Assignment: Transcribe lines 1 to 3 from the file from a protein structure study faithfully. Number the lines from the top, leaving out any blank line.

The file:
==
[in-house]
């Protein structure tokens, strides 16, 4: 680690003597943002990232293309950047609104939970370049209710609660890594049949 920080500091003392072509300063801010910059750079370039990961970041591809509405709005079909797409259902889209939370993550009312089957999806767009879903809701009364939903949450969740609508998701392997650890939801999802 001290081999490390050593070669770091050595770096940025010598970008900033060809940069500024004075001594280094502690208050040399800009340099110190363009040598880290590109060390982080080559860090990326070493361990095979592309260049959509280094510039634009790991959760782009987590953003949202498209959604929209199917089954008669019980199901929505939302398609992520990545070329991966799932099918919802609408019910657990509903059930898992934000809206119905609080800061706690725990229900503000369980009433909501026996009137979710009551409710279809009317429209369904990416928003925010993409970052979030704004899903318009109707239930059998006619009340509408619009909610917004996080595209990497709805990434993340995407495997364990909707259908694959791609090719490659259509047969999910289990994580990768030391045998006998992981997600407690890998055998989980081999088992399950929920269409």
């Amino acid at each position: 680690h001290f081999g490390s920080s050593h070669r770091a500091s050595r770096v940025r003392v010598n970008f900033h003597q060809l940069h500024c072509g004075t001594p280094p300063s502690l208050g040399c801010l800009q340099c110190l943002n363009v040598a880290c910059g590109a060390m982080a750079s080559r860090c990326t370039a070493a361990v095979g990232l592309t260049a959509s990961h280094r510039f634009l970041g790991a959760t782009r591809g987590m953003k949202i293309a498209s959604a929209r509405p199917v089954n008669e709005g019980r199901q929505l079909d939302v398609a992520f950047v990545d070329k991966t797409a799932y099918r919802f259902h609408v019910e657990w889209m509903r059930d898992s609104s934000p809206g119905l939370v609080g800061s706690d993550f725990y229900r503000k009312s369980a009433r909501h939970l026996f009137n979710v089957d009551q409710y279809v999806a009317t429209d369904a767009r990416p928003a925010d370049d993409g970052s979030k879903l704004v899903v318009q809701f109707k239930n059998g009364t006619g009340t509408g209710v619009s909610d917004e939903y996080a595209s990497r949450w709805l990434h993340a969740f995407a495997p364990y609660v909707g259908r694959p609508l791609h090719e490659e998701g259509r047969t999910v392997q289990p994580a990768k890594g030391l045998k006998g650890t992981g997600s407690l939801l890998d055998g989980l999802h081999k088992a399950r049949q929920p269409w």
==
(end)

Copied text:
[in-house]
């Protein structure tokens, strides 16, 4: 680690003597943002990232293309950047609104939970370049209710609660890594049949 920080500091003392072509300063801010910059750079370039990961970041591809509405709005079909797409259902889209939370993550009312089957999806767009879903809701009364939903949450969740609508998701392997650890939801999802 001290081999490390050593070669770091050595770096940025010598970008900033060809940069500024004075001594280094502690208050040399800009340099110190363009040598880290590109060390982080080559860090990326070493361990095979592309260049959509280094510039634009790991959760782009987590953003949202498209959604929209199917089954008669019980199901929505939302398609992520990545070329991966799932099918919802609408019910657990509903059930898992934000809206119905609080800061706690725990229900503000369980009433909501026996009137979710009551409710279809009317429209369904990416928003925010993409970052979030704004899903318009109707239930059998006619009340509408619009909610917004996080595209990497709805990434993340995407495997364990909707259908694959791609090719490659259509047969999910289990994580990768030391045998006998992981997600407690890998055998989980081999088992399950929920269409």
């Amino acid at each position: 680690h001290f081999g490390s920080s050593h070669r770091a500091s050595r770096v940025r003392v010598n970008f900033h003597q060809l940069h500024c072509g004075t001594p280094p300063s502690l208050g040399c801010l800009q340099c110190l943002n363009v040598a880290c910059g590109a060390m982080a750079s080559r860090c990326t370039a070493a361990v095979g990232l592309t260049a959509s990961h280094r510039f634009l970041g790991a959760t782009r591809g987590m953003k949202i293309a498209s959604a929209r509405p199917v089954n008669e709005g019980r199901q929505l079909d939302v398609a992520f950047v990545d070329k991966t797409a799932y099918r919802f259902h609408v019910e657990w889209m509903r059930d898992s609104s934000p809206g119905l939370v609080g800061s706690d993550f725990y229900r503000k009312s369980a009433r909501h939970l026996f009137n979710v089957d009551q409710y279809v999806a009317t429209d369904a767009r990416p928003a925010d370049d993409g970052s979030k879903l704004v899903v318009q809701f109707k239930n059998g009364t006619g009340t509408g209710v619009s909610d917004e939903y996080a595209s990497r949450w709805l990434h993340a969740f995407a495997p364990y609660v909707g259908r694959p609508l791609h090719e490659e998701g259509r047969t999910v392997q289990p994580a990768k890594g030391l045998k006998g650890t992981g997600s407690l939801l890998d055998g989980l999802h081999k088992a399950r049949q929920p269409w």